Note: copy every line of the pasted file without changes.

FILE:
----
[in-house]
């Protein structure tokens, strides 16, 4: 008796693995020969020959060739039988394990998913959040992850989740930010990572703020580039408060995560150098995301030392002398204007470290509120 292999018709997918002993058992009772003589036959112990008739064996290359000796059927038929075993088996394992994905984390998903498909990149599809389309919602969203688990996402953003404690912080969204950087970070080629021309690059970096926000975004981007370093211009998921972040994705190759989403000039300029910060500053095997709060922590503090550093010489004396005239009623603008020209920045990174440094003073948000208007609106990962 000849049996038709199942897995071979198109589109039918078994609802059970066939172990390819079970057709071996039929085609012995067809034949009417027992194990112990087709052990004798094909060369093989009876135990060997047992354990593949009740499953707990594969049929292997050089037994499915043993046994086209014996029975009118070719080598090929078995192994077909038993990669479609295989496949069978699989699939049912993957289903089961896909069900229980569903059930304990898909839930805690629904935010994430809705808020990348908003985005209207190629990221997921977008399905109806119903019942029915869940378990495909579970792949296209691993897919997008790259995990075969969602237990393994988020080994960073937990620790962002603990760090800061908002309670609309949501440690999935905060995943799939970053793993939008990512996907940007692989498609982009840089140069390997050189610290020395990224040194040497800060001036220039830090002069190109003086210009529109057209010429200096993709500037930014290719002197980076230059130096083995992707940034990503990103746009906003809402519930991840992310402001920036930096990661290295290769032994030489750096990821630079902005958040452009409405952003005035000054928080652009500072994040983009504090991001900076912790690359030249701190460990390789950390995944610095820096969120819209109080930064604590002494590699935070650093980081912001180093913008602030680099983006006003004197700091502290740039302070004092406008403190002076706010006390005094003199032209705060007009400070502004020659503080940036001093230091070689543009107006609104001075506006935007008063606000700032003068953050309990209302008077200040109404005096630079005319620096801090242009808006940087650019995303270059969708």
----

[in-house]
């Protein structure tokens, strides 16, 4: 008796693995020969020959060739039988394990998913959040992850989740930010990572703020580039408060995560150098995301030392002398204007470290509120 292999018709997918002993058992009772003589036959112990008739064996290359000796059927038929075993088996394992994905984390998903498909990149599809389309919602969203688990996402953003404690912080969204950087970070080629021309690059970096926000975004981007370093211009998921972040994705190759989403000039300029910060500053095997709060922590503090550093010489004396005239009623603008020209920045990174440094003073948000208007609106990962 000849049996038709199942897995071979198109589109039918078994609802059970066939172990390819079970057709071996039929085609012995067809034949009417027992194990112990087709052990004798094909060369093989009876135990060997047992354990593949009740499953707990594969049929292997050089037994499915043993046994086209014996029975009118070719080598090929078995192994077909038993990669479609295989496949069978699989699939049912993957289903089961896909069900229980569903059930304990898909839930805690629904935010994430809705808020990348908003985005209207190629990221997921977008399905109806119903019942029915869940378990495909579970792949296209691993897919997008790259995990075969969602237990393994988020080994960073937990620790962002603990760090800061908002309670609309949501440690999935905060995943799939970053793993939008990512996907940007692989498609982009840089140069390997050189610290020395990224040194040497800060001036220039830090002069190109003086210009529109057209010429200096993709500037930014290719002197980076230059130096083995992707940034990503990103746009906003809402519930991840992310402001920036930096990661290295290769032994030489750096990821630079902005958040452009409405952003005035000054928080652009500072994040983009504090991001900076912790690359030249701190460990390789950390995944610095820096969120819209109080930064604590002494590699935070650093980081912001180093913008602030680099983006006003004197700091502290740039302070004092406008403190002076706010006390005094003199032209705060007009400070502004020659503080940036001093230091070689543009107006609104001075506006935007008063606000700032003068953050309990209302008077200040109404005096630079005319620096801090242009808006940087650019995303270059969708």